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April 15, 2010 by admin 

Why you should use Firefox

By now, just about everyone has heard of Firefox, and most understand that it’s an
Internet browser similar to Internet Explorer. You’ve also probably been told that you should use it because it’s more secure. But what does that mean to you? Why should you give up Internet Explorer, one of the most familiar programs that you use on a daily basis so that you can say you’re “more secure”? Well, I’ll tell you why, and also explain dozens of other benefits that Firefox offers that will make your online surfing safer and definitely more entertaining.

The topic of security between Firefox and Internet Explorer really grinds down to open source versus proprietary software, which I will only touch base with at this time. Naturally the two programs have completely different features, but the “secure” part refers to the architecture of how the programs are built and how quickly newly discovered security flaws are patched. The beauty of an open source project, like Firefox, is that countless programmers world-wide contribute their expertise to continually enhance Firefox to perform as stable and secure as possible. When a security flaw is discovered, it is often patched within hours of the discovery. Very often by the same person or persons that discovered the glitch. With proprietary software like Internet Explorer, a potential security issue has to be reported to Microsoft, researched, and then their team will develop a patch and release it hopefully within the month. Some mischievous weasel seeking to hijack some data, or otherwise cause trouble is very aware of this and will exploit IE as their number one target. Firefox’s code is reviewed by experienced programmers across the globe to ensure safe Internet browsing. Assuming your a “hacker” (I use the term loosely) and your goal was a malicious attack on an unsuspecting user’s workstation, would you attempt to crack a program written by a global army of coders, or Microsoft’s IE team? That’s what it means when they say Firefox is a “more secure” browser.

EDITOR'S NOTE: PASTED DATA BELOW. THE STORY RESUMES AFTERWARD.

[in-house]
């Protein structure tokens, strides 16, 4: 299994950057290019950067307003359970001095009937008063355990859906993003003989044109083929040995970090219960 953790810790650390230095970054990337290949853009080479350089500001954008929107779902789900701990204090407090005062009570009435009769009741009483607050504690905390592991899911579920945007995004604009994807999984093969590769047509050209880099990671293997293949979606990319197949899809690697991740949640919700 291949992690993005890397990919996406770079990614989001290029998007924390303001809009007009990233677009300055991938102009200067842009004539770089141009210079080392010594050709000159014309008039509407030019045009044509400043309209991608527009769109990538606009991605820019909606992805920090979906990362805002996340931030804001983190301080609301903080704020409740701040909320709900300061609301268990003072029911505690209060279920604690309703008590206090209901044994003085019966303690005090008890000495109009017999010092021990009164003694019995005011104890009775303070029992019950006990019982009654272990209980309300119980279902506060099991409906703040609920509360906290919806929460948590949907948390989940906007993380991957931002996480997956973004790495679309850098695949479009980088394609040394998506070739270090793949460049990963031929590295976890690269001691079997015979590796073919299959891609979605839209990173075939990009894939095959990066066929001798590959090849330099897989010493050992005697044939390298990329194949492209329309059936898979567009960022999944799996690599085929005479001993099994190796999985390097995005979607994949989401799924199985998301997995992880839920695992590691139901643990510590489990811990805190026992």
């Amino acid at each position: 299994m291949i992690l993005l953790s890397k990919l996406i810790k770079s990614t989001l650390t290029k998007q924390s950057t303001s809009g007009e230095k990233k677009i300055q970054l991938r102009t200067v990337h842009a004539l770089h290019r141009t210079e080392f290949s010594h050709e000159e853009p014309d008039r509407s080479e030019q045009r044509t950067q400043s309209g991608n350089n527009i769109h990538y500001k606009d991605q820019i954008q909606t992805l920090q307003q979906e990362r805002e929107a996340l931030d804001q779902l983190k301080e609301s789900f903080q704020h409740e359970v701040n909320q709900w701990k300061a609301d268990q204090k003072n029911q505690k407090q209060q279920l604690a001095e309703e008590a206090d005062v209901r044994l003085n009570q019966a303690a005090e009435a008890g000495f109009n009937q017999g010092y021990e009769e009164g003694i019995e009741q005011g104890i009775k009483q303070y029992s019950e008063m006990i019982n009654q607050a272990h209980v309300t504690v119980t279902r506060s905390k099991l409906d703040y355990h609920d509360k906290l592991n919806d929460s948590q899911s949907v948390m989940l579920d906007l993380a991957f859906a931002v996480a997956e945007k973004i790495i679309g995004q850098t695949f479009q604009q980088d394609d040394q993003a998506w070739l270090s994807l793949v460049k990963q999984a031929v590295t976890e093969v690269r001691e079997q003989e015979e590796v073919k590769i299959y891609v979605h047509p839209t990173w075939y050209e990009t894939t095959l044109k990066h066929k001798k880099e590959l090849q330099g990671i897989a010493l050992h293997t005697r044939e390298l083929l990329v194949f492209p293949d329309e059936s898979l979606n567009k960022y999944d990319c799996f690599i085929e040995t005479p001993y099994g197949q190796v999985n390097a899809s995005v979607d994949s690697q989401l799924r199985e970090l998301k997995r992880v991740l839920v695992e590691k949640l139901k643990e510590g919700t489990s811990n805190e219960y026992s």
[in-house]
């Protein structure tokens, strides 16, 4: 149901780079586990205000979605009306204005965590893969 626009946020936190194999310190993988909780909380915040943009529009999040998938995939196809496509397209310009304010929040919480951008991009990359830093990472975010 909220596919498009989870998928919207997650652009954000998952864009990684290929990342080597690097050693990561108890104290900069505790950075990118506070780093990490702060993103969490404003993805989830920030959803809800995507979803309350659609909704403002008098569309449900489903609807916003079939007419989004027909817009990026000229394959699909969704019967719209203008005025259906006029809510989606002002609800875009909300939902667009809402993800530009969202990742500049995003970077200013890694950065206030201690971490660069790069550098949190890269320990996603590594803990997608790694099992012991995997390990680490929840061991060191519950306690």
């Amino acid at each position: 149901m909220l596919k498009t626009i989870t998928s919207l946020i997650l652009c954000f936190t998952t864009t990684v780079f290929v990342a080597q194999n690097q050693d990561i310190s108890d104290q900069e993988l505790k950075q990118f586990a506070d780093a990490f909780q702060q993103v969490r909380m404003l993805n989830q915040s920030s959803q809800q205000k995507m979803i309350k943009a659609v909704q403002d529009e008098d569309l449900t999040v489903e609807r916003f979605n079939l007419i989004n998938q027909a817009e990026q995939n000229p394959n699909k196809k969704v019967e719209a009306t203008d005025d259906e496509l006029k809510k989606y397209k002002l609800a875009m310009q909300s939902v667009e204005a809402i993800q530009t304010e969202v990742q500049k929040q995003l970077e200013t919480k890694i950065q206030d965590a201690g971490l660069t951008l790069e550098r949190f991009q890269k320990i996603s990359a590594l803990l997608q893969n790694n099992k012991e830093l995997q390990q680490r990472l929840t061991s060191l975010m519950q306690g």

There are also several features that set Firefox apart from it’s competitors. Tabbed browsing was an idea that Firefox popularized, and is now emulated by several other browsers fighting to usurp Firefox from its ever-growing command in the ongoing browser war. This function enables you to open up “tabs” in the same browser window so that you can view several pages without having to launch the same program several times. Internet Explorer 7 now offers this exact same feature. However, have you ever tried to completely erase your tracks from the browser history? In Internet Explorer 6 there about so many places you have to go (history, temporary files, cookies, etc…), and they are all in different locations. Firefox makes this easy by going to “Tools – Clear Private Data”, and it swipes clean all your personal information out of the program (another idea IE 7 copied). You can also customize the placement of the toolbars and icons, and add, remove, or rearrange buttons the way you want them. For example, if you want to add a button to open a new tab, you go to “View – Toolbars – Customize” then drag and drop the “New Tab” button to where you want it to sit in the navigation bar. This way you won’t have to hit “File – New Tab” or press “Ctrl+T” to open new tabs. The same process can be repeated for the other available buttons. For a complete list of Firefox shortcuts click here.